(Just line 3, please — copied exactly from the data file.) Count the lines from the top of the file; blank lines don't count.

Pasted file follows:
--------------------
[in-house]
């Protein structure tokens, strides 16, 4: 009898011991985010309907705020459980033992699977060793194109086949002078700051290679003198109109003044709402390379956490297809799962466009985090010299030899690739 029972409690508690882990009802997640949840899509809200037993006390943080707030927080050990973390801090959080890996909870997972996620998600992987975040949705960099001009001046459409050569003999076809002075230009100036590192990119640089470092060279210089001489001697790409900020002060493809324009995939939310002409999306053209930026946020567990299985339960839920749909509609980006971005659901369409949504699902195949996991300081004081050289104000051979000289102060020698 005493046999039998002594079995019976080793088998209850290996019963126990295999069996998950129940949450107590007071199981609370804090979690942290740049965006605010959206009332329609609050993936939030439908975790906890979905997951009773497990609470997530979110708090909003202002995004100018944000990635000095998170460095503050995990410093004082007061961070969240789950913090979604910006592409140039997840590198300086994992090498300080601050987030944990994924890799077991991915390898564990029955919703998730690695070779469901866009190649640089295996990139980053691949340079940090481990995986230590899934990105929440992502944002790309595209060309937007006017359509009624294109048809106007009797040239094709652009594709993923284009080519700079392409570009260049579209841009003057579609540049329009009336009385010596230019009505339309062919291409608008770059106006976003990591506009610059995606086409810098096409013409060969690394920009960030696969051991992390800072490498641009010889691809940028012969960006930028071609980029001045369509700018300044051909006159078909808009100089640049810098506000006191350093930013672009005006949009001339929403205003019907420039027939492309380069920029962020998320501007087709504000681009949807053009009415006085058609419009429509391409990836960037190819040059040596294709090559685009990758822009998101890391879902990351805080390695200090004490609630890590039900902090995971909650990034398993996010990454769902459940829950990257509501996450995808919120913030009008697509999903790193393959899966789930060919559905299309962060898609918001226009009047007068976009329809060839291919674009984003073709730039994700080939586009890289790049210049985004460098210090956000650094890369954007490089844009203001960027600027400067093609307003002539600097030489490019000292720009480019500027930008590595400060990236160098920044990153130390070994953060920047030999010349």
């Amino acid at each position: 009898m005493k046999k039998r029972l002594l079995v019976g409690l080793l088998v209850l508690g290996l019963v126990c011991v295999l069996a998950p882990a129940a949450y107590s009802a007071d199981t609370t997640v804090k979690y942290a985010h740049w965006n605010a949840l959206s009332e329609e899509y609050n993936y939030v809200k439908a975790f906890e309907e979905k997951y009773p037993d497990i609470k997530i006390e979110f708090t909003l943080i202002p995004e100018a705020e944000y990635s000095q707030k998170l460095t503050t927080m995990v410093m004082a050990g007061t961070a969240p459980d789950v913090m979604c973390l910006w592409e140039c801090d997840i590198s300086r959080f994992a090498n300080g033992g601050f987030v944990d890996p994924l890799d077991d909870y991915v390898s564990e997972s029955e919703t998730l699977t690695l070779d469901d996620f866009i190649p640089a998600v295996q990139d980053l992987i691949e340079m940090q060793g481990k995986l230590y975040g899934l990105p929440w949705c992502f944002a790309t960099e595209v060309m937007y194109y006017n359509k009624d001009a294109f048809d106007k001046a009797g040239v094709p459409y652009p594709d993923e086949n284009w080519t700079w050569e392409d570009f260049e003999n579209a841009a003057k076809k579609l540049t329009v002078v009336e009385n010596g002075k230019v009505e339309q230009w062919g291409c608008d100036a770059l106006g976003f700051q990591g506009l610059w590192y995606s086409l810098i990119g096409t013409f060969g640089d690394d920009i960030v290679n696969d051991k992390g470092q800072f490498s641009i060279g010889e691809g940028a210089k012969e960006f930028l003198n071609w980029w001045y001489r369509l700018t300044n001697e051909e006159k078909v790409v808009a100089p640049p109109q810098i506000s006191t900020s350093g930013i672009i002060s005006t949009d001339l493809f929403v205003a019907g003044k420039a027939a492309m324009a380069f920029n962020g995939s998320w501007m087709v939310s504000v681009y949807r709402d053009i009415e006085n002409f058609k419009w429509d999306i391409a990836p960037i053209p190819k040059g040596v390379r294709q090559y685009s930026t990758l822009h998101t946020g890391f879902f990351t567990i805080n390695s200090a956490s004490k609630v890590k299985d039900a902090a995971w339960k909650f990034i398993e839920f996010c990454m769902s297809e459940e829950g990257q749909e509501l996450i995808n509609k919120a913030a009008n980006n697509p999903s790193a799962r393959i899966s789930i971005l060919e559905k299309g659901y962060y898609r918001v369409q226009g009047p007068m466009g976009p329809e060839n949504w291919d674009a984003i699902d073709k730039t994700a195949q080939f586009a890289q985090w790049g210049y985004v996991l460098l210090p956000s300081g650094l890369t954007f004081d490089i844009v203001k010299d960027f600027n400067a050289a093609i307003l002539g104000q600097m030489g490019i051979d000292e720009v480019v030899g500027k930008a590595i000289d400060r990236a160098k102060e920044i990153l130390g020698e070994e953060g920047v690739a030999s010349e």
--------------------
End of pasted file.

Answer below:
């Amino acid at each position: 009898m005493k046999k039998r029972l002594l079995v019976g409690l080793l088998v209850l508690g290996l019963v126990c011991v295999l069996a998950p882990a129940a949450y107590s009802a007071d199981t609370t997640v804090k979690y942290a985010h740049w965006n605010a949840l959206s009332e329609e899509y609050n993936y939030v809200k439908a975790f906890e309907e979905k997951y009773p037993d497990i609470k997530i006390e979110f708090t909003l943080i202002p995004e100018a705020e944000y990635s000095q707030k998170l460095t503050t927080m995990v410093m004082a050990g007061t961070a969240p459980d789950v913090m979604c973390l910006w592409e140039c801090d997840i590198s300086r959080f994992a090498n300080g033992g601050f987030v944990d890996p994924l890799d077991d909870y991915v390898s564990e997972s029955e919703t998730l699977t690695l070779d469901d996620f866009i190649p640089a998600v295996q990139d980053l992987i691949e340079m940090q060793g481990k995986l230590y975040g899934l990105p929440w949705c992502f944002a790309t960099e595209v060309m937007y194109y006017n359509k009624d001009a294109f048809d106007k001046a009797g040239v094709p459409y652009p594709d993923e086949n284009w080519t700079w050569e392409d570009f260049e003999n579209a841009a003057k076809k579609l540049t329009v002078v009336e009385n010596g002075k230019v009505e339309q230009w062919g291409c608008d100036a770059l106006g976003f700051q990591g506009l610059w590192y995606s086409l810098i990119g096409t013409f060969g640089d690394d920009i960030v290679n696969d051991k992390g470092q800072f490498s641009i060279g010889e691809g940028a210089k012969e960006f930028l003198n071609w980029w001045y001489r369509l700018t300044n001697e051909e006159k078909v790409v808009a100089p640049p109109q810098i506000s006191t900020s350093g930013i672009i002060s005006t949009d001339l493809f929403v205003a019907g003044k420039a027939a492309m324009a380069f920029n962020g995939s998320w501007m087709v939310s504000v681009y949807r709402d053009i009415e006085n002409f058609k419009w429509d999306i391409a990836p960037i053209p190819k040059g040596v390379r294709q090559y685009s930026t990758l822009h998101t946020g890391f879902f990351t567990i805080n390695s200090a956490s004490k609630v890590k299985d039900a902090a995971w339960k909650f990034i398993e839920f996010c990454m769902s297809e459940e829950g990257q749909e509501l996450i995808n509609k919120a913030a009008n980006n697509p999903s790193a799962r393959i899966s789930i971005l060919e559905k299309g659901y962060y898609r918001v369409q226009g009047p007068m466009g976009p329809e060839n949504w291919d674009a984003i699902d073709k730039t994700a195949q080939f586009a890289q985090w790049g210049y985004v996991l460098l210090p956000s300081g650094l890369t954007f004081d490089i844009v203001k010299d960027f600027n400067a050289a093609i307003l002539g104000q600097m030489g490019i051979d000292e720009v480019v030899g500027k930008a590595i000289d400060r990236a160098k102060e920044i990153l130390g020698e070994e953060g920047v690739a030999s010349e």